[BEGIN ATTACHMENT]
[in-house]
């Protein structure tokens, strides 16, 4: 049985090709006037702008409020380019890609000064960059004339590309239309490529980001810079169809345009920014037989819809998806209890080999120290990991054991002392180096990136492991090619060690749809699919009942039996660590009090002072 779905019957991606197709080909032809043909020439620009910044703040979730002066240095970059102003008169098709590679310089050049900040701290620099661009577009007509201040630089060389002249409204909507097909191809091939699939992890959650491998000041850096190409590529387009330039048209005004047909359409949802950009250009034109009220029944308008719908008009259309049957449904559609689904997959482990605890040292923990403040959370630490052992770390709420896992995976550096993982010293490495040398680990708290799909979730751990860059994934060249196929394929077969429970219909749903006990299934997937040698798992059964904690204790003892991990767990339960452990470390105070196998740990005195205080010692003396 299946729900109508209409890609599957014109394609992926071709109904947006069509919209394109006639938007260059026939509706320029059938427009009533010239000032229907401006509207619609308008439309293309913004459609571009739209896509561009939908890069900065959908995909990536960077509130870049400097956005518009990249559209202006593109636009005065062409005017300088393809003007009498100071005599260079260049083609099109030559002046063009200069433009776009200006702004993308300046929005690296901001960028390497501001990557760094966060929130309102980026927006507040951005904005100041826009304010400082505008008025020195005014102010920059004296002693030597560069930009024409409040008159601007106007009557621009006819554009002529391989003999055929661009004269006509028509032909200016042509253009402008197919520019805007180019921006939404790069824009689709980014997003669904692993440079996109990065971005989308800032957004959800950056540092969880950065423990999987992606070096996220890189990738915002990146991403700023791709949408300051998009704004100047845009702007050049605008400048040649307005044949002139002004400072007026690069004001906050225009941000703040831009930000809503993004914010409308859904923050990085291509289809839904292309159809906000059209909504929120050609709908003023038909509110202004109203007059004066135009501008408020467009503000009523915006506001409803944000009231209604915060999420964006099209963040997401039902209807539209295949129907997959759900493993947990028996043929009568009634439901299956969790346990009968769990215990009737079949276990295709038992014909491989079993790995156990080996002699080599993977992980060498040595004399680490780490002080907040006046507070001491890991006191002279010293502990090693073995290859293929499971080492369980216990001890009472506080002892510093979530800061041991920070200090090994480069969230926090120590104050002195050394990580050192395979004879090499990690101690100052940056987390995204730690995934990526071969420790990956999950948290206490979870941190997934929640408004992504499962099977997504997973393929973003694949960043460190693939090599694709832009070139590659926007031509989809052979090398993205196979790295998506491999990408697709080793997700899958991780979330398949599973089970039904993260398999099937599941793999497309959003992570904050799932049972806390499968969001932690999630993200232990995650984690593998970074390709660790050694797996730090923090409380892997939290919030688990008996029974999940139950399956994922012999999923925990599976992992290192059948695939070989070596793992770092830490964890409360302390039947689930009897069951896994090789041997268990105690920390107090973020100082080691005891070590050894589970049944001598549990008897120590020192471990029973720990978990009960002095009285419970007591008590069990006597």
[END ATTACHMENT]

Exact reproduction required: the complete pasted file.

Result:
[in-house]
């Protein structure tokens, strides 16, 4: 049985090709006037702008409020380019890609000064960059004339590309239309490529980001810079169809345009920014037989819809998806209890080999120290990991054991002392180096990136492991090619060690749809699919009942039996660590009090002072 779905019957991606197709080909032809043909020439620009910044703040979730002066240095970059102003008169098709590679310089050049900040701290620099661009577009007509201040630089060389002249409204909507097909191809091939699939992890959650491998000041850096190409590529387009330039048209005004047909359409949802950009250009034109009220029944308008719908008009259309049957449904559609689904997959482990605890040292923990403040959370630490052992770390709420896992995976550096993982010293490495040398680990708290799909979730751990860059994934060249196929394929077969429970219909749903006990299934997937040698798992059964904690204790003892991990767990339960452990470390105070196998740990005195205080010692003396 299946729900109508209409890609599957014109394609992926071709109904947006069509919209394109006639938007260059026939509706320029059938427009009533010239000032229907401006509207619609308008439309293309913004459609571009739209896509561009939908890069900065959908995909990536960077509130870049400097956005518009990249559209202006593109636009005065062409005017300088393809003007009498100071005599260079260049083609099109030559002046063009200069433009776009200006702004993308300046929005690296901001960028390497501001990557760094966060929130309102980026927006507040951005904005100041826009304010400082505008008025020195005014102010920059004296002693030597560069930009024409409040008159601007106007009557621009006819554009002529391989003999055929661009004269006509028509032909200016042509253009402008197919520019805007180019921006939404790069824009689709980014997003669904692993440079996109990065971005989308800032957004959800950056540092969880950065423990999987992606070096996220890189990738915002990146991403700023791709949408300051998009704004100047845009702007050049605008400048040649307005044949002139002004400072007026690069004001906050225009941000703040831009930000809503993004914010409308859904923050990085291509289809839904292309159809906000059209909504929120050609709908003023038909509110202004109203007059004066135009501008408020467009503000009523915006506001409803944000009231209604915060999420964006099209963040997401039902209807539209295949129907997959759900493993947990028996043929009568009634439901299956969790346990009968769990215990009737079949276990295709038992014909491989079993790995156990080996002699080599993977992980060498040595004399680490780490002080907040006046507070001491890991006191002279010293502990090693073995290859293929499971080492369980216990001890009472506080002892510093979530800061041991920070200090090994480069969230926090120590104050002195050394990580050192395979004879090499990690101690100052940056987390995204730690995934990526071969420790990956999950948290206490979870941190997934929640408004992504499962099977997504997973393929973003694949960043460190693939090599694709832009070139590659926007031509989809052979090398993205196979790295998506491999990408697709080793997700899958991780979330398949599973089970039904993260398999099937599941793999497309959003992570904050799932049972806390499968969001932690999630993200232990995650984690593998970074390709660790050694797996730090923090409380892997939290919030688990008996029974999940139950399956994922012999999923925990599976992992290192059948695939070989070596793992770092830490964890409360302390039947689930009897069951896994090789041997268990105690920390107090973020100082080691005891070590050894589970049944001598549990008897120590020192471990029973720990978990009960002095009285419970007591008590069990006597």